Vitamin K is important for wound healing and will help your recovery post birth. Green leafy vegetables are great to eat for a daily dose of vitamin K.

What’s happening to baby? 

Your baby grows rapidly during the third trimester and you’ll be able to feel their arms and legs kicking and stretching. Their lungs are getting ready to take their first breath, their brain continues to develop, they’re putting on lots of weight and getting ready to enter the world. 

Essential nutrients for baby during the third trimester:

Vitamin C is also important during your final trimester as it supports placental health, so keep your fruit bowl topped up with oranges, kiwifruits, and strawberries. Red and green peppers are also packed with vitamin C.

A well-rounded diet

Right from conception, everything you eat influences baby’s health. And, although at times you may feel like eating everything, with this nutritional knowledge, you and baby will thrive during your first 9 months laying a healthy platform for the months and years to come.

Disclaimer: The information provided is the opinion of Good Feeding, it has not been evaluated by healthcare professionals, and is for educational purposes only.  Before starting any new foods or feeding practices, please consult your baby's healthcare professional.

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A taste of what you'll discover

Creating healthy and happy eaters

  • You provide, let baby decide. You provide what foods are on offer, and baby decides when they have had enough
  • Keep mealtimes happy and stress free
  • Remove unnecessary distractions such as TV or devices
  • Ensure baby is sitting comfortably and facing other family members
  • Role model healthy eating at every opportunity.
  • Respond to hunger and fullness cues and leave behind expectations of how much you want baby to eat. 
  • Feed slowly, encouraging baby to eat and never resorting to bribery
  • Avoid unhealthy foods you know baby will eat to ensure they ‘just eats something’
  • Only offer food for hunger and not for any other reason

Disclaimer: The information provided is the opinion of Good Feeding, it has not been evaluated by healthcare professionals, and is for educational purposes only. Before starting any new foods or feeding practices, please consult your baby's healthcare professional.

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Creating a veggie lover

  1. Pack in those veggies when you’re pregnant and breastfeeding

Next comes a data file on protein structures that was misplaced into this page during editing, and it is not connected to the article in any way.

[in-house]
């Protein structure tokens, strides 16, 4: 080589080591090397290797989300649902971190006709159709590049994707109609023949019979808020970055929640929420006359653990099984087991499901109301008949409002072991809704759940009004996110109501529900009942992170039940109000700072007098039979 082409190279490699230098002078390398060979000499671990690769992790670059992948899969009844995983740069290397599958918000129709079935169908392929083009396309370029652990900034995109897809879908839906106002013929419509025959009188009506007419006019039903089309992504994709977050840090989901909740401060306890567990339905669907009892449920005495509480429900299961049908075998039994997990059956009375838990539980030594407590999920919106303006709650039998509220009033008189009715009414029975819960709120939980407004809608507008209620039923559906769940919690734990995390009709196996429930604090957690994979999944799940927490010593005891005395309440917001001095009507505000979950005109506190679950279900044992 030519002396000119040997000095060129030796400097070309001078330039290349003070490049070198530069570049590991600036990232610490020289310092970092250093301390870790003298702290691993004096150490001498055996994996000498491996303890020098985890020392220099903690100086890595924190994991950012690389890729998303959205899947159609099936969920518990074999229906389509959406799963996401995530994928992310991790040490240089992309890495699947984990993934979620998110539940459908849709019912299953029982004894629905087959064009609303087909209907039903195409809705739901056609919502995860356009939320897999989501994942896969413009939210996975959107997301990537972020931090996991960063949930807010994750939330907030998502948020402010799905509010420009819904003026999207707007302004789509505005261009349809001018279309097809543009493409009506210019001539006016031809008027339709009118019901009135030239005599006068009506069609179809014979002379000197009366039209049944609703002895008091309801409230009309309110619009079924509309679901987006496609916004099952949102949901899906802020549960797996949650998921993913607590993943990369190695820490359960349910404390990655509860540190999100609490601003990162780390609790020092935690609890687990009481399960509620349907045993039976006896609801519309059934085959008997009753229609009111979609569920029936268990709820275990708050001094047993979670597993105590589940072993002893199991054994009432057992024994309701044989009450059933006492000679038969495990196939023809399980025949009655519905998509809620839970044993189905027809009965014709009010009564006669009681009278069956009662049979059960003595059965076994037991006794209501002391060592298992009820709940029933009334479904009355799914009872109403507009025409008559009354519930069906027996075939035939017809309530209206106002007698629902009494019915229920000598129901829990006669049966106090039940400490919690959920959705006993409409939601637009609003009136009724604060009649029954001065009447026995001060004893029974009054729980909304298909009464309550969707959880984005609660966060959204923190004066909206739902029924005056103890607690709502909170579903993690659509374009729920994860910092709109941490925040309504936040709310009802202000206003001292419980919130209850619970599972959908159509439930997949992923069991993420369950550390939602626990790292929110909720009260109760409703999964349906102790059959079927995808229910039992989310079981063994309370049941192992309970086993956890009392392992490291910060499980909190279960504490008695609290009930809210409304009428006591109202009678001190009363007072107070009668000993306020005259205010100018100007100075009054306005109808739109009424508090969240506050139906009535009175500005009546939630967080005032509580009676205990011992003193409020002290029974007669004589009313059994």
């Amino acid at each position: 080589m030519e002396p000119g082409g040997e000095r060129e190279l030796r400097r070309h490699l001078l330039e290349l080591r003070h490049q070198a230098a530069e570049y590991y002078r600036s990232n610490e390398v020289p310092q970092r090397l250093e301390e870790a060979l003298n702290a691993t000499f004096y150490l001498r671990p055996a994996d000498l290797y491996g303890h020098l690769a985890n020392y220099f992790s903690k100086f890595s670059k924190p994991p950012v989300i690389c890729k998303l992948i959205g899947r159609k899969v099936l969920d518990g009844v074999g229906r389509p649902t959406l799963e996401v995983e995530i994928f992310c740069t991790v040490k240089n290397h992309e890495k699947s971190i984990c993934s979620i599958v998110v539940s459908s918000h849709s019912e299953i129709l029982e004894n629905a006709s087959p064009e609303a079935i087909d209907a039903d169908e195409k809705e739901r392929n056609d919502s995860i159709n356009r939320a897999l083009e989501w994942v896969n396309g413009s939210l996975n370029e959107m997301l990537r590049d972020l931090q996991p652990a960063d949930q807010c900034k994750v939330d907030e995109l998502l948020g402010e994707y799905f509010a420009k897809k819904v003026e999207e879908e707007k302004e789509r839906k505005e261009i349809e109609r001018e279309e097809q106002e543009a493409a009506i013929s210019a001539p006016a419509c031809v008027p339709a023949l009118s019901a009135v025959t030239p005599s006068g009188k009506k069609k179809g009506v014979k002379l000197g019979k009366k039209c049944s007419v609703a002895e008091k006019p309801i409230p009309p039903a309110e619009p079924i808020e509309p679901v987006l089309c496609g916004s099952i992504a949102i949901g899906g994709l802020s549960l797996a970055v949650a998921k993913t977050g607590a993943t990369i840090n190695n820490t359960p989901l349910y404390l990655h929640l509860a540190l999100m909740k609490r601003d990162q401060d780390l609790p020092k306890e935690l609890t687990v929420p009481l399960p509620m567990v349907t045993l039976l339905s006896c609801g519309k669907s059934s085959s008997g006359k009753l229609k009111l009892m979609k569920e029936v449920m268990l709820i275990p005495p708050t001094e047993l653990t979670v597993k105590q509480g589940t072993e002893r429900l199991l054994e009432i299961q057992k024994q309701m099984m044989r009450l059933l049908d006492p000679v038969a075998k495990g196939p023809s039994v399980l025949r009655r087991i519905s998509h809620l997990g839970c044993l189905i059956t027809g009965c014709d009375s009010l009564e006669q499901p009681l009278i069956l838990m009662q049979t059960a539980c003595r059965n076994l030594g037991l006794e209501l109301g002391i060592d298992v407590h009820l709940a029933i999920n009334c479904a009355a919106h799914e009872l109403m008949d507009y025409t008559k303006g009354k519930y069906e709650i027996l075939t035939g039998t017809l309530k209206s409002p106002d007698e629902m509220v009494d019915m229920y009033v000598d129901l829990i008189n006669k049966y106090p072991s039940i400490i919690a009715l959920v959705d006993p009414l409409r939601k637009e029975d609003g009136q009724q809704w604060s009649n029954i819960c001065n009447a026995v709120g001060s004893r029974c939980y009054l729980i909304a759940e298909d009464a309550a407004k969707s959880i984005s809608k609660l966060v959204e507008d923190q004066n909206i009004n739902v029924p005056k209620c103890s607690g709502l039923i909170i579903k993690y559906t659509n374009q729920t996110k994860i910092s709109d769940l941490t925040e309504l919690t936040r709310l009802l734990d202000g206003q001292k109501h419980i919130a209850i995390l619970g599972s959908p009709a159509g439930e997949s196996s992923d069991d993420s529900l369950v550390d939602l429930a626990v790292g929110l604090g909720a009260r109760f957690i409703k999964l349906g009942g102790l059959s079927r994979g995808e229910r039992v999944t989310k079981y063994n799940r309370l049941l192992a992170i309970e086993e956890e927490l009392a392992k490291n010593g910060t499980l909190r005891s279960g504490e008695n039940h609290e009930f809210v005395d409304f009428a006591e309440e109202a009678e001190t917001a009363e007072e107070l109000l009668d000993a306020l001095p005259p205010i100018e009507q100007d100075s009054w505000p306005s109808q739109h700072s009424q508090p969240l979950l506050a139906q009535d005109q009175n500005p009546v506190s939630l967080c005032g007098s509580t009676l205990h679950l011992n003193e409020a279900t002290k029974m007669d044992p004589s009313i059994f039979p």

Baby’s flavour journey begins in the womb surrounded by your amniotic fluid. Breastfeed if possible to continue the flavour journey through your breast milk.

  2. Begin Flavor training at around 4-5 months

    Flavor training starts before baby needs solids for nutrition. A ‘taste’, 1/2 teaspoon, is all that is required, after a milk feed.

  3. Vary your Veggies

    • Introduce a wide variety of vegetables spanning the whole flavor spectrum. Being sure to include plenty of bitter vegetables (broccoli, spinach, brussels sprouts).
    • Try offering a new ‘taste’ every 1-2 days In all different forms (warm, cold, puree and after 6 months as finger foods)
  4. No health by stealth

    Offer single vegetables where possible, especially in the first few months of flavor training. Avoid hiding ‘unliked’ foods in ‘liked’ foods.

  5. Repetition, repetition, repetition

    If baby doesn’t like it the first time offer again and again. It can take up to 10 times before acceptance. Don’t be put off by funny faces baby is just getting used to something new. Continue to offer again and again, throughout infancy, toddlerhood and the preschool years

  6. Be a healthy eating role model

    Be a positive role model at all ages and stages, show baby just how delicious those veggies are. Avoid allowing your own likes or dislikes, wants and expectations get in the way.

Disclaimer: The information provided is the opinion of Good Feeding, it has not been evaluated by healthcare professionals, and is for educational purposes only. Before starting any new foods or feeding practices, please consult your baby's healthcare professional.